No entries for 7 and 8 August.

"9   Bombing Raids on enemy strong points."

"10  4.35AM   Battn. attack on WESTHOEK RIDGE and gained all objectives

                        CAPT. E. U. GREEN 2 LT. C. LUNT 2 LT. M. H. SWIFT "Killed in Action"."

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From War History of the 1st/4th (Territorial) Battalion of the Loyal North Lancashire Regiment 1914 – 1918. (Again from the Loyals website)

Chapter VI. The Third Battle of Ypres 15th July 1917 to 1st August 1917.

Page 60. Oblique Aeroplane Photograph Showing Objectives in the 3rd Battles of Ypres.

Page 62. In a list of Officers who went into battle with the Battalion,  “A”  Company was commanded by Captain A.L. Harris and he had with him Second Lieutenant Ordish, Second Lieutenant Tyldesley and Second Lieutenant MacSweeny.  All would be wounded or killed.

Page 63. Map that accompanied the Operational Order.

Page 64 Extracts from the Operational Order.

 “A” would be Left Front Company. The objective of the first wave was to capture a line of trenches D.20.a.33.90 – D.14.a.10.20 and all buildings north-west of KANSAS CROSS within the Battalion boundary and on the south west of the ZONNEBEKE-WINNIPEG road.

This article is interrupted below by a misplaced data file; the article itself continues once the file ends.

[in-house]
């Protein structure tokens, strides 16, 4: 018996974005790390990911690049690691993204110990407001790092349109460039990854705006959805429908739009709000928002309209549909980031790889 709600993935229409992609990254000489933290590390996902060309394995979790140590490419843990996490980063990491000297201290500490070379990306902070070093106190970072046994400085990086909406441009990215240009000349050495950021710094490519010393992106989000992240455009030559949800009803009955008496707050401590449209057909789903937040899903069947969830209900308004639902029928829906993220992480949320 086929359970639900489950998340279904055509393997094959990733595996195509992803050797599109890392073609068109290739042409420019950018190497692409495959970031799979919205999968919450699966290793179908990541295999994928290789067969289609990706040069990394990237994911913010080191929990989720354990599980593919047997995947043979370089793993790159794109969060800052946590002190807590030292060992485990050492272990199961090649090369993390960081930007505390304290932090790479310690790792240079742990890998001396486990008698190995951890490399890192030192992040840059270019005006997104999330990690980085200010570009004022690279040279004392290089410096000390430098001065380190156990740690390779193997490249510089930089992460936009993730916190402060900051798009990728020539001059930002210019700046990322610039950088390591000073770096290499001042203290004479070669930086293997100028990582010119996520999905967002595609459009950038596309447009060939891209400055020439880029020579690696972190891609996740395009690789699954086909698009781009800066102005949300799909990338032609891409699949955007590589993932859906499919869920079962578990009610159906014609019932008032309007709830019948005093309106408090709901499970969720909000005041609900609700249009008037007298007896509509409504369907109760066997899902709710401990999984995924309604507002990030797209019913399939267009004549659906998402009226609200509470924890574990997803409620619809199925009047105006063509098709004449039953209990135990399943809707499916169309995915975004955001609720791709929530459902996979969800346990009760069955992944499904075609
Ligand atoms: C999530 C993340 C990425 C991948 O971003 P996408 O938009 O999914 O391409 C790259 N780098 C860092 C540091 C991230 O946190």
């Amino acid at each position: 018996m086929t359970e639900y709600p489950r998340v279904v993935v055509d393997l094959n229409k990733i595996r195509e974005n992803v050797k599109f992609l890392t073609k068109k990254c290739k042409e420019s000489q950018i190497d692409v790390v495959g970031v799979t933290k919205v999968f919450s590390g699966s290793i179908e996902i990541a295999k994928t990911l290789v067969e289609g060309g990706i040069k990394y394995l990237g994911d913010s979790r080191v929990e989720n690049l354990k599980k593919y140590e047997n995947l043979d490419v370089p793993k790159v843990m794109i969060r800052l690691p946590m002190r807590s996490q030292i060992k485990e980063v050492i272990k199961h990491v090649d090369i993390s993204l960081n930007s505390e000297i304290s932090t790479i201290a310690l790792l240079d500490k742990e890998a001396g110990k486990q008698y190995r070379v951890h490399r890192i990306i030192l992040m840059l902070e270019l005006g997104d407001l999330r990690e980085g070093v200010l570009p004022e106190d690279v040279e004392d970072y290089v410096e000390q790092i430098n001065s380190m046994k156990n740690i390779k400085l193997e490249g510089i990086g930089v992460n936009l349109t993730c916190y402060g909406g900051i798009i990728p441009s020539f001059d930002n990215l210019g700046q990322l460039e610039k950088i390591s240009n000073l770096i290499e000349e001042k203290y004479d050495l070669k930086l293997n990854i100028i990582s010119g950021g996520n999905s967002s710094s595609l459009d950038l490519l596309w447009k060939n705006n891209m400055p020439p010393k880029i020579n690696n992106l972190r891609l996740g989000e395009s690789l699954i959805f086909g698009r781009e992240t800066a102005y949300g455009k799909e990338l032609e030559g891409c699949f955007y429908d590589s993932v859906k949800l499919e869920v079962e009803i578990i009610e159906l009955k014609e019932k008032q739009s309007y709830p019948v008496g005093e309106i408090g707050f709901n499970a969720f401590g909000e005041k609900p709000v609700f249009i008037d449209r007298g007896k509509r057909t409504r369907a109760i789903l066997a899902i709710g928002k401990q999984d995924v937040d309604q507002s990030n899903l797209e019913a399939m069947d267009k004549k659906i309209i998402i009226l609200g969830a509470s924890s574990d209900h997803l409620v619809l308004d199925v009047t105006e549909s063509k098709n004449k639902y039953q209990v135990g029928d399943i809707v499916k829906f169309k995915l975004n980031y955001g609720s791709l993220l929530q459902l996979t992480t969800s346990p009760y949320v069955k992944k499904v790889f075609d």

The second wave will capture the Green Line, this line will be under the command of O.C. “A” Company.

Page 69. Very few casualties were suffered before reaching Black Line.

Page 69. At ZERO plus 6hrs 20mins. (10.10 a.m) the 164th Infantry Brigade formed up under the protective barrage, which stood about 200 yards on the enemy’s side of the Black Line, and moved forward to attack and consolidate the Green Line.  Just before forming up under barrage we were caused a little trouble by some snipers who had apparently been swept over by the barrage and were lying out in shell holes……When the 1/4th Loyal North Lancashires moved off from the Black Line, touch had been obtained with the 2/5th Lancashire Fusiliers on the left and the 6th Cameron Highlanders (45th Infantry Brigade, 15th Division) on the right. During the subsequent advance from the Black Line to the Green Line the casualties, which were particularly heavy amongst Officers, were again principally caused by machine gun fire.

(The narrative then goes on to describe how low on ammunition and with neighbouring units have failed to gain or hold the Green Line objectives, they were forced to retreat)